One important thing to know about divorce is that, when a couple gets divorced, not all of the property the two spouses have is necessarily on the table when it comes to property division in the divorce.
Here in Texas, property division generally involves the splitting of the couple’s community property. However, not all property the two spouses have is necessarily community property. It is possible for an asset a spouse has to be a separate, nonmarital asset. Nonmarital assets are generally exempt from being divided in a divorce.
A variety of factors can impact whether a given asset is community property or nonmarital property, including:
- How it was obtained (for example, inheritances are often separate property).
- When it was obtained (for example, property obtained before a marriage is often separate property).
- Whether it was commingled with community assets.
Sometimes, whether a given asset is a community asset or a separate asset can be a very complex issue. When a person who is getting divorced doesn’t have an accurate picture of what assets are community property and what assets are nonmarital property, it could leave them without the information they need to make property-division-related decisions in a well-informed manner.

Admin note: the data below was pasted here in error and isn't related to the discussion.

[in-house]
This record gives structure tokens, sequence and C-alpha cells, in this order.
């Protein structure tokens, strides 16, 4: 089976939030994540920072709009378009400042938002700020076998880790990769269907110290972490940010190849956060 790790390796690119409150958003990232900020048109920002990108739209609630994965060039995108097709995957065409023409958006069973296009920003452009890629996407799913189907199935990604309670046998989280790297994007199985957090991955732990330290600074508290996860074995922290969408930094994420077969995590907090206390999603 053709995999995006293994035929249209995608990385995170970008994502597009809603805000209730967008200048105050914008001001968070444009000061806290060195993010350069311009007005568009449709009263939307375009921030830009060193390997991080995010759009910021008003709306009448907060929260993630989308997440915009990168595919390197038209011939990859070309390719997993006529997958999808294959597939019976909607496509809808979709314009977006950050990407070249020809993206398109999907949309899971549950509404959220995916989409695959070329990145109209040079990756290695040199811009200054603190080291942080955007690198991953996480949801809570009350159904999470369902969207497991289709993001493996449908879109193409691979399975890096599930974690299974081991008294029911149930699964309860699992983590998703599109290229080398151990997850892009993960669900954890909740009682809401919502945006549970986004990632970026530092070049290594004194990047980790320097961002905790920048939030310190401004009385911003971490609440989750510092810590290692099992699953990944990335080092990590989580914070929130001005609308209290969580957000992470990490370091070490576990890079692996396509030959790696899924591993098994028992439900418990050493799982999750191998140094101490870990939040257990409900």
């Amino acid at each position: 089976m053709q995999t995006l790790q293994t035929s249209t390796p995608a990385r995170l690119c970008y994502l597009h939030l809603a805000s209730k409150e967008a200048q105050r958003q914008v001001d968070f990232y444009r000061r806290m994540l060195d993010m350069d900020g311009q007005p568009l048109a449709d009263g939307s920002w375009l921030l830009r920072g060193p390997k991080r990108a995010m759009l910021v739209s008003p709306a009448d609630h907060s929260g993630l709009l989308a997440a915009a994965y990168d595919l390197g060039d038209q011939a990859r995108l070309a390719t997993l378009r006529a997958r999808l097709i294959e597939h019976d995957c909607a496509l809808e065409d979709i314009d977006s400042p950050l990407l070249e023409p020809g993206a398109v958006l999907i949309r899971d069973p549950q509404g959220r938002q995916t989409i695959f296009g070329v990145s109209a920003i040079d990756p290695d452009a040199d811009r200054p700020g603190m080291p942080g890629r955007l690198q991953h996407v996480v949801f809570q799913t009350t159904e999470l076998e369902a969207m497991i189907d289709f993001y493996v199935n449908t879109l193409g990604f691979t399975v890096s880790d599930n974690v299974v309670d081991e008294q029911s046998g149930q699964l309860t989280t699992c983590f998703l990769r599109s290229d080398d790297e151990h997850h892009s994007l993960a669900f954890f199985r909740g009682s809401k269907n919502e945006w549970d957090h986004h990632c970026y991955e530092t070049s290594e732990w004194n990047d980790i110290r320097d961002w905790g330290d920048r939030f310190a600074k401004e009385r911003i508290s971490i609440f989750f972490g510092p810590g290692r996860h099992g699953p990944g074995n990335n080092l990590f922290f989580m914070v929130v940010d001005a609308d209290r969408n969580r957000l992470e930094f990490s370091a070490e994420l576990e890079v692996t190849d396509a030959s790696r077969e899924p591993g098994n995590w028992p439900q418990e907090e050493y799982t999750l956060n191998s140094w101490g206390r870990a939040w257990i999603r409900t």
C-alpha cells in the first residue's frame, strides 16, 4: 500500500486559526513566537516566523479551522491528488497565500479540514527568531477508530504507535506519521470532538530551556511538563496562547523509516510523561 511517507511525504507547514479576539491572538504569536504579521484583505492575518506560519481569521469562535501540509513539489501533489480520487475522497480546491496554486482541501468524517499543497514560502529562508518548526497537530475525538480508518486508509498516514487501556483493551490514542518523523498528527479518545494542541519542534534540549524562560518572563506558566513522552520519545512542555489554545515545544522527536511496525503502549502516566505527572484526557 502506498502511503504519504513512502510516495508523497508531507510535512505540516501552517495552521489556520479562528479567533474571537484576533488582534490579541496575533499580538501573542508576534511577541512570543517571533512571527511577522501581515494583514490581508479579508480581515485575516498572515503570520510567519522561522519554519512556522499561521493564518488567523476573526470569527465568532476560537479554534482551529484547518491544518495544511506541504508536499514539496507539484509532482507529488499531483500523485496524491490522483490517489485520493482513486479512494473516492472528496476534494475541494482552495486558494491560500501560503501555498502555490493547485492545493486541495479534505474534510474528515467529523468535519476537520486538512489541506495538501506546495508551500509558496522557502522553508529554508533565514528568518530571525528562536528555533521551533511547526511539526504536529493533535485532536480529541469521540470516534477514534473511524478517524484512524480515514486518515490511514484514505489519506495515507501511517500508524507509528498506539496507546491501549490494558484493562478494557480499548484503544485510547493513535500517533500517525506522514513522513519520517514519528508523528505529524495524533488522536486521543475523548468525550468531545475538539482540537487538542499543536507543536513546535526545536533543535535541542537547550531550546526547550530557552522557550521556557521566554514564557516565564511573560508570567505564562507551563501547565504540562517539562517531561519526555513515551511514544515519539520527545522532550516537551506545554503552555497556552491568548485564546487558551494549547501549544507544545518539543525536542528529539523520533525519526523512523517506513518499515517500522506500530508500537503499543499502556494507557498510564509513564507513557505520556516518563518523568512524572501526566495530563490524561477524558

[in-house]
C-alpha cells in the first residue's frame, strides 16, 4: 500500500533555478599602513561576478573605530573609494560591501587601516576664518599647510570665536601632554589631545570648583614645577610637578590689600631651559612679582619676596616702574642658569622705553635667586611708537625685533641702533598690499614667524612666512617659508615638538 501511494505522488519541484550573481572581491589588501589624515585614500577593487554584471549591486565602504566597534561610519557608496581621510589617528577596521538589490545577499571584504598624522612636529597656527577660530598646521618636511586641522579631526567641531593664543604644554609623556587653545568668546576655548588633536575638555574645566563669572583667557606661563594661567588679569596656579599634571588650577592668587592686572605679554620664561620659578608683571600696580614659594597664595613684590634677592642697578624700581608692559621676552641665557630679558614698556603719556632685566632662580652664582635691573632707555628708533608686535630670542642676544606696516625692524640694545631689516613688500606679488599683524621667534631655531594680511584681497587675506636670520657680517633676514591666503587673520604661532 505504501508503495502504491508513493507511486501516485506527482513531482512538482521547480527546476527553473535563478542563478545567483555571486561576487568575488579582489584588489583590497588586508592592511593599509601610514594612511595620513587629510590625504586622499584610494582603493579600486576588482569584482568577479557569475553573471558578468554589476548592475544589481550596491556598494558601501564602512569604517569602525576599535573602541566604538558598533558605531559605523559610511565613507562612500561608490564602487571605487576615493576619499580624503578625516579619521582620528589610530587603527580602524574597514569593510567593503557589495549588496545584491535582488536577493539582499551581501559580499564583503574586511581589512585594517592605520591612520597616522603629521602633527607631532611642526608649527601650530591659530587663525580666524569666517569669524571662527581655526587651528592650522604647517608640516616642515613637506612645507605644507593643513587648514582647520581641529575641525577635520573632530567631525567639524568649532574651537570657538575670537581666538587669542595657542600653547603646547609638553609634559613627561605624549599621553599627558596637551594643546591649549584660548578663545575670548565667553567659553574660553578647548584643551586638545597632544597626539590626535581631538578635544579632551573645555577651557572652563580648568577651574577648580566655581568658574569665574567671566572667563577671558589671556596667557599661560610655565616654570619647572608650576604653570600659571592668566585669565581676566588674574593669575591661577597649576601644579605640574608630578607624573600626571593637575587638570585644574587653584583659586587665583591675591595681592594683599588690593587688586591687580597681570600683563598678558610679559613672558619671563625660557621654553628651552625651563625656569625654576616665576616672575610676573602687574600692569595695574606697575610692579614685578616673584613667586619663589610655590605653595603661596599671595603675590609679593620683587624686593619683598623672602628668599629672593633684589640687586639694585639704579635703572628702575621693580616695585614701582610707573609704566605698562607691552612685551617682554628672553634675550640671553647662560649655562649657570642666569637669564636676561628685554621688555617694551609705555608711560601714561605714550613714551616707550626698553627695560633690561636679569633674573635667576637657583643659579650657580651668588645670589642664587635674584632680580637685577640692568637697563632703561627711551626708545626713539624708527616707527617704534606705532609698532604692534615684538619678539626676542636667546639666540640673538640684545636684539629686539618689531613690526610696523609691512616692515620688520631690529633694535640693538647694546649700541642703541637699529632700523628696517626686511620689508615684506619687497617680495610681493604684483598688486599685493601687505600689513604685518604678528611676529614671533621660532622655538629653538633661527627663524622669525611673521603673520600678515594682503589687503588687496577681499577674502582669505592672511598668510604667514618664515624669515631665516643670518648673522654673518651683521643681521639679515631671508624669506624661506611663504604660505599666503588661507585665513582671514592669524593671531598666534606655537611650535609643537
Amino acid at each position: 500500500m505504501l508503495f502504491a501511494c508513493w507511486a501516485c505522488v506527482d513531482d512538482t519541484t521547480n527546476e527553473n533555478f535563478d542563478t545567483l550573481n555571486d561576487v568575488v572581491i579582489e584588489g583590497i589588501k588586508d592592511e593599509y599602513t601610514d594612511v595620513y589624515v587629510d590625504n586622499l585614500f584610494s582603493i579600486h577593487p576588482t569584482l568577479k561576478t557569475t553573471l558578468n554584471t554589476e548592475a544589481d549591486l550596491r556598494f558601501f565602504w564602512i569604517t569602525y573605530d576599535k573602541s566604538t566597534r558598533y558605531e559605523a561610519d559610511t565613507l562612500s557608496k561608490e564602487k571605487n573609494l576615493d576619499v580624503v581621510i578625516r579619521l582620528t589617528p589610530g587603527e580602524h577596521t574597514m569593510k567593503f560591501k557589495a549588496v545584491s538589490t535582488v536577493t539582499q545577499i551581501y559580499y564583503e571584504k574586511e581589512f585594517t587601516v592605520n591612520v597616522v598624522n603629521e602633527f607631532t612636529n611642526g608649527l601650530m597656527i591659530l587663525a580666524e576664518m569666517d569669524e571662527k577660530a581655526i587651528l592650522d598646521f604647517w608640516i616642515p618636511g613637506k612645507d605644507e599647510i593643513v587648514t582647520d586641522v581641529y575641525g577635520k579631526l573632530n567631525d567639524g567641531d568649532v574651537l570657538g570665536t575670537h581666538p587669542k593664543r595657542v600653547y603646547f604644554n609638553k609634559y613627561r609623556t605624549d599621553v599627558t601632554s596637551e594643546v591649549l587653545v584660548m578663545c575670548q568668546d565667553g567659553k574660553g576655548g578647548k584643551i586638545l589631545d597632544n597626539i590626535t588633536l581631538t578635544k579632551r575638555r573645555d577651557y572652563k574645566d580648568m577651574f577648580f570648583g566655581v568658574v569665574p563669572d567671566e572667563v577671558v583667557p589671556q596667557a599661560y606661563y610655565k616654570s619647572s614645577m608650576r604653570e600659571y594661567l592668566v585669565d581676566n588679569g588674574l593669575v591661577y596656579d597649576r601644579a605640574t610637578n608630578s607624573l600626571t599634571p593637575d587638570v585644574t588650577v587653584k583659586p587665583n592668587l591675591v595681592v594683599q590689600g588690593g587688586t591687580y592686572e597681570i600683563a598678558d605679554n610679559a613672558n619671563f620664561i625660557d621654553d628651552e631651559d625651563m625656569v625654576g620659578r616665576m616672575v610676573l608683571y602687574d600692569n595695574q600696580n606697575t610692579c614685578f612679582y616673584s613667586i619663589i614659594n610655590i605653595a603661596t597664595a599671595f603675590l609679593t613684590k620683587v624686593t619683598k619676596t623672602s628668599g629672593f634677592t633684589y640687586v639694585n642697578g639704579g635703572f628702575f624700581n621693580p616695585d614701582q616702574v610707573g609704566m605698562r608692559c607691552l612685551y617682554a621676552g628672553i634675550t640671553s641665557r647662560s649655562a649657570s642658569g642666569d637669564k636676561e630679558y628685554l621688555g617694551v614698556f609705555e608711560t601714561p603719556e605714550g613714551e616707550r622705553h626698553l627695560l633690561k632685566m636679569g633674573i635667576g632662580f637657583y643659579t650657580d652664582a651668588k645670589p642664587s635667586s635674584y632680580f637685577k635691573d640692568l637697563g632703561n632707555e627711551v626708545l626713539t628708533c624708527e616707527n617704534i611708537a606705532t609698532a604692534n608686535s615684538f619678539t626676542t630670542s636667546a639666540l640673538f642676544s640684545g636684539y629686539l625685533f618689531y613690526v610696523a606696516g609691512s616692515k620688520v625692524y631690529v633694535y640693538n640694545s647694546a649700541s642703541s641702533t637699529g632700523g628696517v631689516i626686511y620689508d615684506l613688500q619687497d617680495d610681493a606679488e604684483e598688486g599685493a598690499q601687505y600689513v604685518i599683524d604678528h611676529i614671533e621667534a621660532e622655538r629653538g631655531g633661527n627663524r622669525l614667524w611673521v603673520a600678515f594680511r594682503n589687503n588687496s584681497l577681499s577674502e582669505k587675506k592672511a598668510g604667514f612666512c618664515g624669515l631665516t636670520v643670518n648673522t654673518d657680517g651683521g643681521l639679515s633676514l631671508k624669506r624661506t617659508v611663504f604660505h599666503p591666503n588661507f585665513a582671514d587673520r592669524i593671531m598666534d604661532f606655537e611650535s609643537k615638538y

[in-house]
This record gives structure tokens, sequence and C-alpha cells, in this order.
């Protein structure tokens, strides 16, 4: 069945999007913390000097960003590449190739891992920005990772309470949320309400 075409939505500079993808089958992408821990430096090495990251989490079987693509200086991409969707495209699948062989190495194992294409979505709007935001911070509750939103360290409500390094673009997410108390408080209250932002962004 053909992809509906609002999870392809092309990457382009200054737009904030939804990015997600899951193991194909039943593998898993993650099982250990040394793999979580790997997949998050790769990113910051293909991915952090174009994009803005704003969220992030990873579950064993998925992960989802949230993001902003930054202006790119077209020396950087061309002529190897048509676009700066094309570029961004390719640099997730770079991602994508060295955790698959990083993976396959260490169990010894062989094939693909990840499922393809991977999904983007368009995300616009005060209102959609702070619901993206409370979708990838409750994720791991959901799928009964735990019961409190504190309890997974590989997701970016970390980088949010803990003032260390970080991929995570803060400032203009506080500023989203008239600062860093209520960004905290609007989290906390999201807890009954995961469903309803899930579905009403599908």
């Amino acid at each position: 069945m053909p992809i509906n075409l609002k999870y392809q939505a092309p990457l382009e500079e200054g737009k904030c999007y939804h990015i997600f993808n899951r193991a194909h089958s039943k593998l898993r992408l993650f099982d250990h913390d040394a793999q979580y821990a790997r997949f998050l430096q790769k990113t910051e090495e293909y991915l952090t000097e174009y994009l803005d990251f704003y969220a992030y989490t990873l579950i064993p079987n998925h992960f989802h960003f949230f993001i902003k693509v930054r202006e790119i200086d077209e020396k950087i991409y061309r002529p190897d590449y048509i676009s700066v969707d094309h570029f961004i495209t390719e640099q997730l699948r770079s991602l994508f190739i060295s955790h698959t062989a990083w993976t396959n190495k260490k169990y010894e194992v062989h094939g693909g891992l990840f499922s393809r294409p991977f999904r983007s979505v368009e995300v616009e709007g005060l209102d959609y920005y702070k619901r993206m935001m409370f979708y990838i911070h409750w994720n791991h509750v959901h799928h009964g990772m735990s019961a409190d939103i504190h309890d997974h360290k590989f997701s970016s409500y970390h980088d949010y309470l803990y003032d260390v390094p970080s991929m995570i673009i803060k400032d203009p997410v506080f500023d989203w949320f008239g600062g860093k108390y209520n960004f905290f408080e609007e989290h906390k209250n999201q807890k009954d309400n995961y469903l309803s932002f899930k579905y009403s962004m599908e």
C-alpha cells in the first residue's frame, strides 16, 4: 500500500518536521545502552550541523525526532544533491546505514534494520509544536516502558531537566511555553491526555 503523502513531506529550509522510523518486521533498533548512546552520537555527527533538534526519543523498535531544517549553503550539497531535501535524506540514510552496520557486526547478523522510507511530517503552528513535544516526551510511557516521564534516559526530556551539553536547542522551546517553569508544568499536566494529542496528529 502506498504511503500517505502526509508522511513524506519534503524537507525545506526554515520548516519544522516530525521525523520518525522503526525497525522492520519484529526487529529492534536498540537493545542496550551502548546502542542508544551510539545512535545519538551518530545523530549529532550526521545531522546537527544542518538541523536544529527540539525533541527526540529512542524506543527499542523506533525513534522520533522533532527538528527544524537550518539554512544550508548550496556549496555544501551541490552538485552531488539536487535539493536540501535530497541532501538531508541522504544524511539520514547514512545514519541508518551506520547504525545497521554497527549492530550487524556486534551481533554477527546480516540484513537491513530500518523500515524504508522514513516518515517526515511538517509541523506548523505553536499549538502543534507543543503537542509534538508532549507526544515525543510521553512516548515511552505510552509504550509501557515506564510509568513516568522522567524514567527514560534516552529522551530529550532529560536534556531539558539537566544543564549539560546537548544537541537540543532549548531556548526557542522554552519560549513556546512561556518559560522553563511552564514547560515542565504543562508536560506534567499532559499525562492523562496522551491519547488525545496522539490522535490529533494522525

So, having accurate information about the property classification of the different kinds of assets they and their spouse have can be incredibly important when a person is getting divorced.
Our firm understands the great importance of a divorcing individual being well-informed when it comes to property division matters. We can conduct detailed reviews of property in a divorce aimed at providing a divorcing individual with a clear picture of the various important details regarding the property, including what property is community property and what property is likely separate property.